KARACHI -- The fall of Kabul to the Taliban is raising concerns globally that Afghanistan could become a breeding ground for violent extremists but some experts say that the new regime is likely to clamp down on Pakistani militants.
Analysts who know the region well say that the Pakistani Taliban, known as the Tehrik-e-Taliban Pakistan (TTP), and Baloch separatists could be reined in by the new Afghan regime.
Zabiullah Mujahid, the Taliban's spokesman, said at his first news conference on Tuesday that the Taliban would not seek retribution against former soldiers and members of the Western-backed government, and insisted that "everyone is forgiven." He also claimed that Afghanistan would not harbor anyone targeting other nations.
In response to the rapidly changing situation in Afghanistan, Pakistan's cabinet held an emergency meeting of the National Security Committee on Monday. The Taliban were urged at the meeting "to respect the rule of law, protect the fundamental human rights of all Afghans and ensure that Afghan soil is not used by any terrorist organization against any country," according to a statement issued by the government.
Over the last two months, there have been reports about Taliban fighters raiding homes, killing women and executing those who had worked for the West. As such, there is still much skepticism over their claims of benevolence toward women and those who had worked against them.
A source with close links to the Afghan Taliban, however, told Nikkei Asia on condition of anonymity that the Taliban will honor their commitment not to allow Afghanistan to become a launchpad for global terrorism. "The [Afghan] Taliban will ensure that the TTP and [Baloch separatist groups] do not operate from Afghanistan anymore," said the source. He added that this might take some time, as the Taliban still needs to establish its writ in border areas.
Michael Kugelman, deputy director of the Asia program at the Wilson Center in Washington, told Nikkei that the emerging Taliban government in Afghanistan represents Pakistan's ideal endgame: a pro-Pakistan government established without the use of force. He was referring to the virtually unopposed fall of Kabul and most provincial capitals, where Afghan National Defense Forces surrendered to the Taliban instead of putting up a fight.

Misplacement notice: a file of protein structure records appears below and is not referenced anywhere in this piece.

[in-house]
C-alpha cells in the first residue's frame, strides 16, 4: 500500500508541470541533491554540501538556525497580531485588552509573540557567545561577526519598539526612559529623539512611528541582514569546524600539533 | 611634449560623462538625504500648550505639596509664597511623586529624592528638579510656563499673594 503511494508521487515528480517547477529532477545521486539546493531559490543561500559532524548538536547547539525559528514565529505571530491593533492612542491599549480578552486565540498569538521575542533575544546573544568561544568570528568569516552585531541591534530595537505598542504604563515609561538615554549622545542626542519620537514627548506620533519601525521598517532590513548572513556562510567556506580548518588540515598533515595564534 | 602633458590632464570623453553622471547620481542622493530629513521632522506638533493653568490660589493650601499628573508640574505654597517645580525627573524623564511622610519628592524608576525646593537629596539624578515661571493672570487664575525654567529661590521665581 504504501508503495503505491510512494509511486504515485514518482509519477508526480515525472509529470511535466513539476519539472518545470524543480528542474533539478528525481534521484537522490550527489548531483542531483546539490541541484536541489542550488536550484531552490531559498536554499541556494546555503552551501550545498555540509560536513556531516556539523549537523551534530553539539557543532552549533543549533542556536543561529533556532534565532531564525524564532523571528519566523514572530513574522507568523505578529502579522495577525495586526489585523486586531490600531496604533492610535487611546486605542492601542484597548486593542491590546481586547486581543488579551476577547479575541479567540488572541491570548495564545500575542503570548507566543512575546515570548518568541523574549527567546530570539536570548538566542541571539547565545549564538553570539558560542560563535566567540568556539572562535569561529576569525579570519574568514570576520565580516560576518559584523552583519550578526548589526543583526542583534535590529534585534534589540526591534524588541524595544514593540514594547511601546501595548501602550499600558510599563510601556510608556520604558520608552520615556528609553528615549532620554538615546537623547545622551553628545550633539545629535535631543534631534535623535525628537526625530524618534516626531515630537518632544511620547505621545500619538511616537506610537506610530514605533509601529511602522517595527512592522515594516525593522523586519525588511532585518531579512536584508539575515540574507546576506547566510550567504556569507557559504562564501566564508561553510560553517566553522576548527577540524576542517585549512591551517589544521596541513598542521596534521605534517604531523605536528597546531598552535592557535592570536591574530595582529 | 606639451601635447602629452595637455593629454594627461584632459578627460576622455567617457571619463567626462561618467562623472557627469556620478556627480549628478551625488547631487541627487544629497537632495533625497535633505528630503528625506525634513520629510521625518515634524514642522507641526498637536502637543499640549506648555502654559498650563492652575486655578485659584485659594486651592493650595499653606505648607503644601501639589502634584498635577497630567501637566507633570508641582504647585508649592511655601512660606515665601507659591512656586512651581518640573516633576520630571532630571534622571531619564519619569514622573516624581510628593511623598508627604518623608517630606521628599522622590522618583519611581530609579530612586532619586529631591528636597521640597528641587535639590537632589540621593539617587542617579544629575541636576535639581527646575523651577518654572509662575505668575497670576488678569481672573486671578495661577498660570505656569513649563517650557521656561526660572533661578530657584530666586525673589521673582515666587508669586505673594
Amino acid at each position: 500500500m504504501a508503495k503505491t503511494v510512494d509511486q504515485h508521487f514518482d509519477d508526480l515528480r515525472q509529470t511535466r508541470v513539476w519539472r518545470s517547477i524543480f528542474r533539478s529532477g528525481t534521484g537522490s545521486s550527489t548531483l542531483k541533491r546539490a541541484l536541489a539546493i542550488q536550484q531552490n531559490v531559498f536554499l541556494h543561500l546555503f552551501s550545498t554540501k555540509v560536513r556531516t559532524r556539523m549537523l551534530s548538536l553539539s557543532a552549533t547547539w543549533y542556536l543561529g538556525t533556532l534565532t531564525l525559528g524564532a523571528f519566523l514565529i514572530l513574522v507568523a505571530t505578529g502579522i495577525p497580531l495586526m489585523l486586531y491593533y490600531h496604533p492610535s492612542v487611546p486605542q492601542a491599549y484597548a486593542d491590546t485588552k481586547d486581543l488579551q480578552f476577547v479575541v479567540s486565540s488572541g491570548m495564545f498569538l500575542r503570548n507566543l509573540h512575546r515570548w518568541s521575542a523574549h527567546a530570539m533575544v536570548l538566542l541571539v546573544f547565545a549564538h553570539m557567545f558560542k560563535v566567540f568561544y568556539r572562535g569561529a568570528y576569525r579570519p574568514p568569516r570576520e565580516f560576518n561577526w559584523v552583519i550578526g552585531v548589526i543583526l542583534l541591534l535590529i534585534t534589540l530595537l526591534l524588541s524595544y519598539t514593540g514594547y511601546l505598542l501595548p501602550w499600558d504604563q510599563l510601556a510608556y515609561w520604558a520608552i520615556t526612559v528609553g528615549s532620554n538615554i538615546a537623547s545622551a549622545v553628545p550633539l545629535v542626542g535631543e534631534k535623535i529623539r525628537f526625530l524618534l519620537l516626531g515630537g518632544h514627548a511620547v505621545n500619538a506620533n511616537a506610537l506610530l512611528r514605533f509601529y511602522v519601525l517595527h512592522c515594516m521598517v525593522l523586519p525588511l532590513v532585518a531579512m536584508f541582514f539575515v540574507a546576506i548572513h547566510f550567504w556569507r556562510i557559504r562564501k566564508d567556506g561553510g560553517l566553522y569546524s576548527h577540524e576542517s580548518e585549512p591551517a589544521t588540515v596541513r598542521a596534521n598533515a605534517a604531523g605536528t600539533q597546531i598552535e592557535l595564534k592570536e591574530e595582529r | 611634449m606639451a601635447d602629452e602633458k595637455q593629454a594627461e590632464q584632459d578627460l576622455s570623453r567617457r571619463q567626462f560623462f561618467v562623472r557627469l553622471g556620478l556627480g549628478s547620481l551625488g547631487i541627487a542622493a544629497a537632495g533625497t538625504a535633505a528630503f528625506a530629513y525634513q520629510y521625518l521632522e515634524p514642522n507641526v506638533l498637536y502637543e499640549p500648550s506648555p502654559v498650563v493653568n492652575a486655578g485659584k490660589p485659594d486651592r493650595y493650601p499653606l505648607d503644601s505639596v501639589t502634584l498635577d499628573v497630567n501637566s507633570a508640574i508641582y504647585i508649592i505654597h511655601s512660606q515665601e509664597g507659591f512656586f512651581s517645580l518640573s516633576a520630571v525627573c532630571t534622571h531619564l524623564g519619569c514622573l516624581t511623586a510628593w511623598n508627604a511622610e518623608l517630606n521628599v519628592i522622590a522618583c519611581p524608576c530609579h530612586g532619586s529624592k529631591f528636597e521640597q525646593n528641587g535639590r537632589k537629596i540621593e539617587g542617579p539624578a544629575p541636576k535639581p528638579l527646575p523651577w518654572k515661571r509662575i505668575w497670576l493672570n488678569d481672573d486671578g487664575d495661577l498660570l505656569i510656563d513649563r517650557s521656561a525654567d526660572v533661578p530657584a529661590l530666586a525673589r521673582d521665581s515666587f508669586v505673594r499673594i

Other experts also believe the Afghan Taliban will not allow the TTP to be a problem for Pakistan anymore. The TTP was founded in 2007 to enforce Shariah in Pakistan by carrying out acts of terrorism. Lately the TTP has changed its goals, declaring Pakistan's tribal belt on the Afghan border an independent Islamic state.
Fakhar Kakakhel, an independent analyst specializing in militancy in Pakistan, believes most TTP fighters will simply join the Afghan Taliban and switch allegiance. "The recent release of TTP militants from different prisons in Afghanistan, and how they are welcomed, is a sign of such future strategy," Kakakhel said.
Przemyslaw Lesinski, an Afghanistan expert at the War Studies University in Warsaw, said the Afghan Taliban government will not actively promote jihadist ideology in Pakistan. "If the new Kabul rulers want to maintain good relations with their neighbors, at some point they will have to curb at least part of the activities of the foreign fighters in Afghanistan, with the Pakistani Taliban among them," he said.
Experts also believe Pakistan's other militancy problem -- violent Baloch separatism -- will be discouraged by the Taliban regime. Baloch separatists have a waged a low-level insurgency in Pakistan since 2004 and have openly threatened China to halt Belt and Road projects in southwestern Balochistan Province.
"Given that Baloch separatists go after Chinese targets in Pakistan, both Islamabad and Beijing will press the Taliban to move on these groups, said Kugelman. He added there is little reason to believe the Taliban has an interest in sheltering Baloch separatists, especially given that the Taliban is no friend of the separatists, who have sympathizers in India and are enemies of Pakistan.
Kakakhel said both the TTP and Baloch insurgents were actively supported by India through Afghanistan. "[Now the] Indians have zero space in Afghanistan. If such support is not available to the TTP and Baloch insurgents, [it will be] next to impossible for such elements to survive, until and unless they get support from some other country outside Afghanistan."
But while the change of regime in Kabul is a win for Pakistan in terms of its geostrategic interests, forcing the Taliban to act against the TTP and Baloch separatists will not be easy. Lesinski is of the view that, unfortunately for Islamabad, most of the leverage that it had over the Taliban is gone and that Pakistan will have to figure out how to apply pressure on the new Kabul government.
Kugelman argues Pakistan will face tough negotiations with the Taliban if wants them to deny space to the TTP. "The two Taliban groups may be different organizations with different goals and attack targets, but they're cut from the same ideological cloth," he said.